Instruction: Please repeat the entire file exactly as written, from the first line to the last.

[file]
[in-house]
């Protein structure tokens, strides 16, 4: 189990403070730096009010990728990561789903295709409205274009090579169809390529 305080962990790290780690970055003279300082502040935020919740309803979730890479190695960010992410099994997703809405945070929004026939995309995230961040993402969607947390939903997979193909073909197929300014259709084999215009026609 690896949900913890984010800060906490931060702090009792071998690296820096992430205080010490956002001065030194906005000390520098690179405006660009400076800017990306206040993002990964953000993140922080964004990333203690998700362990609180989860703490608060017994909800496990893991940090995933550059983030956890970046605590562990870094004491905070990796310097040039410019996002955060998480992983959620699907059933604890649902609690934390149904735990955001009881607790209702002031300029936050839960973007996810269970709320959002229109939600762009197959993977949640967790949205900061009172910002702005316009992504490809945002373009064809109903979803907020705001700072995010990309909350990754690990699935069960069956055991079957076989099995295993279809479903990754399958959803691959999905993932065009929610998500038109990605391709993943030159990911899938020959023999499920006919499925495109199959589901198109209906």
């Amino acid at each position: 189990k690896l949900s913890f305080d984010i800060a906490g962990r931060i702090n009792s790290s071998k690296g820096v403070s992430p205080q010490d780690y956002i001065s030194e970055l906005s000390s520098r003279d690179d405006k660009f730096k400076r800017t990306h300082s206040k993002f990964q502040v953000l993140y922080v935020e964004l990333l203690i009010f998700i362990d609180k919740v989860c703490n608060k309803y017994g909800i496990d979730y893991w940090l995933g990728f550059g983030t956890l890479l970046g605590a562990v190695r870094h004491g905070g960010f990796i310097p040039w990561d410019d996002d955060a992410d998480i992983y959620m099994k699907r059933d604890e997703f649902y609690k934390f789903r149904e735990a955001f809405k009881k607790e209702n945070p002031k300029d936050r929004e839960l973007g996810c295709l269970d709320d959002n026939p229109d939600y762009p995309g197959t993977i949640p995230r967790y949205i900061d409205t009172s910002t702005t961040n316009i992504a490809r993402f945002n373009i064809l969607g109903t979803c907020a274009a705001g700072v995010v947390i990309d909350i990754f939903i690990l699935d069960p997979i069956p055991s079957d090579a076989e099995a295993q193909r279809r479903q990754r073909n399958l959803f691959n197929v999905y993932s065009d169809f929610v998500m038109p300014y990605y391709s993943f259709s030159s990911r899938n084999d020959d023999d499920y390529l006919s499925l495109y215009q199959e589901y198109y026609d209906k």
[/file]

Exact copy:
[in-house]
């Protein structure tokens, strides 16, 4: 189990403070730096009010990728990561789903295709409205274009090579169809390529 305080962990790290780690970055003279300082502040935020919740309803979730890479190695960010992410099994997703809405945070929004026939995309995230961040993402969607947390939903997979193909073909197929300014259709084999215009026609 690896949900913890984010800060906490931060702090009792071998690296820096992430205080010490956002001065030194906005000390520098690179405006660009400076800017990306206040993002990964953000993140922080964004990333203690998700362990609180989860703490608060017994909800496990893991940090995933550059983030956890970046605590562990870094004491905070990796310097040039410019996002955060998480992983959620699907059933604890649902609690934390149904735990955001009881607790209702002031300029936050839960973007996810269970709320959002229109939600762009197959993977949640967790949205900061009172910002702005316009992504490809945002373009064809109903979803907020705001700072995010990309909350990754690990699935069960069956055991079957076989099995295993279809479903990754399958959803691959999905993932065009929610998500038109990605391709993943030159990911899938020959023999499920006919499925495109199959589901198109209906």
């Amino acid at each position: 189990k690896l949900s913890f305080d984010i800060a906490g962990r931060i702090n009792s790290s071998k690296g820096v403070s992430p205080q010490d780690y956002i001065s030194e970055l906005s000390s520098r003279d690179d405006k660009f730096k400076r800017t990306h300082s206040k993002f990964q502040v953000l993140y922080v935020e964004l990333l203690i009010f998700i362990d609180k919740v989860c703490n608060k309803y017994g909800i496990d979730y893991w940090l995933g990728f550059g983030t956890l890479l970046g605590a562990v190695r870094h004491g905070g960010f990796i310097p040039w990561d410019d996002d955060a992410d998480i992983y959620m099994k699907r059933d604890e997703f649902y609690k934390f789903r149904e735990a955001f809405k009881k607790e209702n945070p002031k300029d936050r929004e839960l973007g996810c295709l269970d709320d959002n026939p229109d939600y762009p995309g197959t993977i949640p995230r967790y949205i900061d409205t009172s910002t702005t961040n316009i992504a490809r993402f945002n373009i064809l969607g109903t979803c907020a274009a705001g700072v995010v947390i990309d909350i990754f939903i690990l699935d069960p997979i069956p055991s079957d090579a076989e099995a295993q193909r279809r479903q990754r073909n399958l959803f691959n197929v999905y993932s065009d169809f929610v998500m038109p300014y990605y391709s993943f259709s030159s990911r899938n084999d020959d023999d499920y390529l006919s499925l495109y215009q199959e589901y198109y026609d209906k």